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Will bank sell-off boost Tesco’s share price?

While Tesco’s share price has staged a decent recovery from last October’s six-year low, investors will be hoping that a potential sale of its Tesco Bank business gives the FTSE 100 stock added impetus. Meanwhile, Tesco has boosted staff pay for a third time in 12 months, and announced it will cut 1,750 team manager jobs.

While Tesco’s [TSCO.L] share price has recovered from last October’s six-year low, investors will be hoping that the mooted $1.2bn sale of its Tesco Bank business gives the FTSE 100 stock added momentum in the longer term.

Tesco has responded to the cost of living crisis, as well as its competitors, by increasing employee pay in stores by up to 7%, marking the third salary increase inside a year. Additionally, in efforts to cut costs, the UK’s number one supermarket chain has said it will cut 1,750 team manager jobs, replacing these with 1,800 lower-paid shift leader positions.

The Tesco share price has bounced back since 13 October, rising by just over 27% to 246.90p at the close on Friday 24 February, after a profit warning had sent the shares to a six-year low of 194.35p. Year-to-date, Tesco shares are up 10.12%. However, despite the upturn since last autumn, the stock remains 15.92% below the 1 March 52-week high, at 293.64p.

Now, with a solid festive season behind it, can the Tesco share price push on towards the 300p level?

Bank sale boost?

The supermarket giant is to review its presence in the UK banking sector, reports Sky News, which could signal a major shift in strategy, with a potential sale of the Tesco Bank business.

Goldman Sachs is set to advise on the future of the Edinburgh-based bank, which was launched back in 1997. Aside from the full sell-off of its banking division, other possible options on the table include a partial sale, or even a joint venture agreement.

The bank, which has over five million customers, offers products including savings accounts, credit cards, and insurance, but not mortgages, a division which was bought by Lloyds Banking Group [LLOY] in a deal worth $4.5bn in 2019.

If Tesco Bank was to be sold outright, the deal could be worth in excess of £1bn, according to banking analysts. Tesco CEO Ken Murphy has, until now, been publicly supportive of the retailer’s presence in the banking sector, but a sale, whether full or partial, would enable the company to focus on its core offering, and could appeal to investors, potentially boosting Tesco’s share price in the longer term.

While a potential sale of Tesco’s bank unit remains a long way off, investors and analysts will be closely watching for the results of the Goldman Sachs review, which is likely to take several months.

Staff pay rise

Tesco revealed last week it will increase hourly pay for shop floor staff by 7% to a minimum of £11.02 an hour, the third pay rise within a year. London employees will receive a pay rise to £11.95 per hour.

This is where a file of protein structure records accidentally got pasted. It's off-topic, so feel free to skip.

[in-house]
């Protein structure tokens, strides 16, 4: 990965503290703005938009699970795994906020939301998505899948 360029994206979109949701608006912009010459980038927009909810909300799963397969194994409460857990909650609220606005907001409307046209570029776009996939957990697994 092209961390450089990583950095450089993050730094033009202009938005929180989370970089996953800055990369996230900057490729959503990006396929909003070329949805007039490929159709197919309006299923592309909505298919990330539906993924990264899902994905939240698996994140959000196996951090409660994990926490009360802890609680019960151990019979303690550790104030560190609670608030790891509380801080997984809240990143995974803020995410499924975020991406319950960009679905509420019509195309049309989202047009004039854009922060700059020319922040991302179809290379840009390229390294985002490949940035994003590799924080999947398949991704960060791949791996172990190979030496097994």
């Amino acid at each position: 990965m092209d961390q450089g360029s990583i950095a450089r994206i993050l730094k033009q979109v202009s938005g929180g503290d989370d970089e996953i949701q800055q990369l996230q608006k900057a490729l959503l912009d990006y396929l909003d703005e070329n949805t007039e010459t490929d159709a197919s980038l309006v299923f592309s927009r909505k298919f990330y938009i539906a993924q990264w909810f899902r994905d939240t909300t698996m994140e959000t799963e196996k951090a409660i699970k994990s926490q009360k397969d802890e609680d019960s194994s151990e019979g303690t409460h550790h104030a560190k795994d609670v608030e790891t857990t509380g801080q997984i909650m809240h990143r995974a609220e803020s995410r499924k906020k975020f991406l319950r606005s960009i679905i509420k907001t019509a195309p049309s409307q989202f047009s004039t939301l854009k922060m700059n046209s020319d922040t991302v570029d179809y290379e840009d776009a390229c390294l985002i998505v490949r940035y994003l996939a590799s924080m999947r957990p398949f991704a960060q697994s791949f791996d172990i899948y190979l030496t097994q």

Retailers have been forced to introduce multiple pay rises in the past 12 months amid heavy competition for workers and a surge in the cost of living.

National officer of shop workers’ union Usdaw, Daniel Adams, who negotiated the Tesco pay deal, said that it “represents a third increase in pay in 10 months and ensures that the business continues to respond positively to the significant pressures our members face.”

Manager jobs slashed

As well as boosting pay to retain staff, Tesco, like its peers, is seeking to make efficiencies to cut costs, in efforts to keep food prices down and retain customers amid the cost of living crisis. Moreover, the UK’s traditional big four supermarkets—Tesco, Sainsbury’s, Asda, and Morrisons—are facing up to the threat of competition from discounters Aldi and Lidl.

More than 2,000 roles are at risk after Tesco announced more changes to the way it runs its supermarkets, reported BBC News. Tesco said it was planning to cut 1,750 team manager posts across larger stores, while closing roles elsewhere. A new tier of 1,800 lower-paid shift leader positions will take over running its shop floors.

Tesco also announced the closure of its counters and hot delis, with staff offered alternative jobs, from 26 February. The supermarket also plans to cut jobs at its head office, and is closing its national operating centre in Milton Keynes.

Positive third quarter

Tesco’s third quarter update last month showed total group sales rising by 5.7% in the quarter to date, accelerating to 7.9% in the weeks leading up to Christmas. Tesco maintained its market share of 27.5%, despite increasing competition from Aldi and Lidl, while reconfirming its full-year guidance of adjusted operating profit of £2.4bn to £2.5bn.

Tesco’s share price responded by closing the day up 2.8%. 

The nine analysts offering 12-month price targets on Tesco shares with the Financial Times have a median target of 270.00p, with a high estimate at 310.00p and a low estimate of 235.00p. The median estimate suggests a potential upside of 9.36% versus 24 February’s close of 246.90p. Analysts’ current consensus outlook is also skewed to the upside, with two ‘buy’ and seven ‘outperform’ recommendations, along with six ‘hold’.

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